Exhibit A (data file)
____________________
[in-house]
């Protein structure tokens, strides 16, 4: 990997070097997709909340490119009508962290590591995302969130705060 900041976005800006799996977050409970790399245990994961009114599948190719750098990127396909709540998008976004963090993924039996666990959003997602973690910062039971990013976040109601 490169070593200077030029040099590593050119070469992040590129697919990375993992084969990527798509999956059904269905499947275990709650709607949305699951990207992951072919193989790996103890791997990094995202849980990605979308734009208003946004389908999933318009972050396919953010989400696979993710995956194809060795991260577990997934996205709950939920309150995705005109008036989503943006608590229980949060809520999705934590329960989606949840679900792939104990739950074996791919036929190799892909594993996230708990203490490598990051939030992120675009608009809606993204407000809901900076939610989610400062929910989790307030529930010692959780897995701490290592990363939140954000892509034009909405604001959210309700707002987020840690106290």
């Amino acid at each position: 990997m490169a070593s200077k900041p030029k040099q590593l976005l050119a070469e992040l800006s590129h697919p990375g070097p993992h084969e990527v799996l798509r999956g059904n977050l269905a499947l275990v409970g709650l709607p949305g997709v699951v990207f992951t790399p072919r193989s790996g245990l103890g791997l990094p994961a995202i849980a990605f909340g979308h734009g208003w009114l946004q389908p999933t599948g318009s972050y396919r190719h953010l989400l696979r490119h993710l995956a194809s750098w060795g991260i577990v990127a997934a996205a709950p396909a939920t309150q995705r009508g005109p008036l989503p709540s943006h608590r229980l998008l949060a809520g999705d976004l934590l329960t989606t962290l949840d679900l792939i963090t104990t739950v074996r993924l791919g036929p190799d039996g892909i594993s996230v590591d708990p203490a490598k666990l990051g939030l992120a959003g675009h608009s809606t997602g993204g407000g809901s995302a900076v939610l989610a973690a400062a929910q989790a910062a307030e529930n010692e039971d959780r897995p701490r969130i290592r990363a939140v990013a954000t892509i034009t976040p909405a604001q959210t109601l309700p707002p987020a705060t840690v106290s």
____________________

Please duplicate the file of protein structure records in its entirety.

[in-house]
């Protein structure tokens, strides 16, 4: 990997070097997709909340490119009508962290590591995302969130705060 900041976005800006799996977050409970790399245990994961009114599948190719750098990127396909709540998008976004963090993924039996666990959003997602973690910062039971990013976040109601 490169070593200077030029040099590593050119070469992040590129697919990375993992084969990527798509999956059904269905499947275990709650709607949305699951990207992951072919193989790996103890791997990094995202849980990605979308734009208003946004389908999933318009972050396919953010989400696979993710995956194809060795991260577990997934996205709950939920309150995705005109008036989503943006608590229980949060809520999705934590329960989606949840679900792939104990739950074996791919036929190799892909594993996230708990203490490598990051939030992120675009608009809606993204407000809901900076939610989610400062929910989790307030529930010692959780897995701490290592990363939140954000892509034009909405604001959210309700707002987020840690106290």
């Amino acid at each position: 990997m490169a070593s200077k900041p030029k040099q590593l976005l050119a070469e992040l800006s590129h697919p990375g070097p993992h084969e990527v799996l798509r999956g059904n977050l269905a499947l275990v409970g709650l709607p949305g997709v699951v990207f992951t790399p072919r193989s790996g245990l103890g791997l990094p994961a995202i849980a990605f909340g979308h734009g208003w009114l946004q389908p999933t599948g318009s972050y396919r190719h953010l989400l696979r490119h993710l995956a194809s750098w060795g991260i577990v990127a997934a996205a709950p396909a939920t309150q995705r009508g005109p008036l989503p709540s943006h608590r229980l998008l949060a809520g999705d976004l934590l329960t989606t962290l949840d679900l792939i963090t104990t739950v074996r993924l791919g036929p190799d039996g892909i594993s996230v590591d708990p203490a490598k666990l990051g939030l992120a959003g675009h608009s809606t997602g993204g407000g809901s995302a900076v939610l989610a973690a400062a929910q989790a910062a307030e529930n010692e039971d959780r897995p701490r969130i290592r990363a939140v990013a954000t892509i034009t976040p909405a604001q959210t109601l309700p707002p987020a705060t840690v106290s």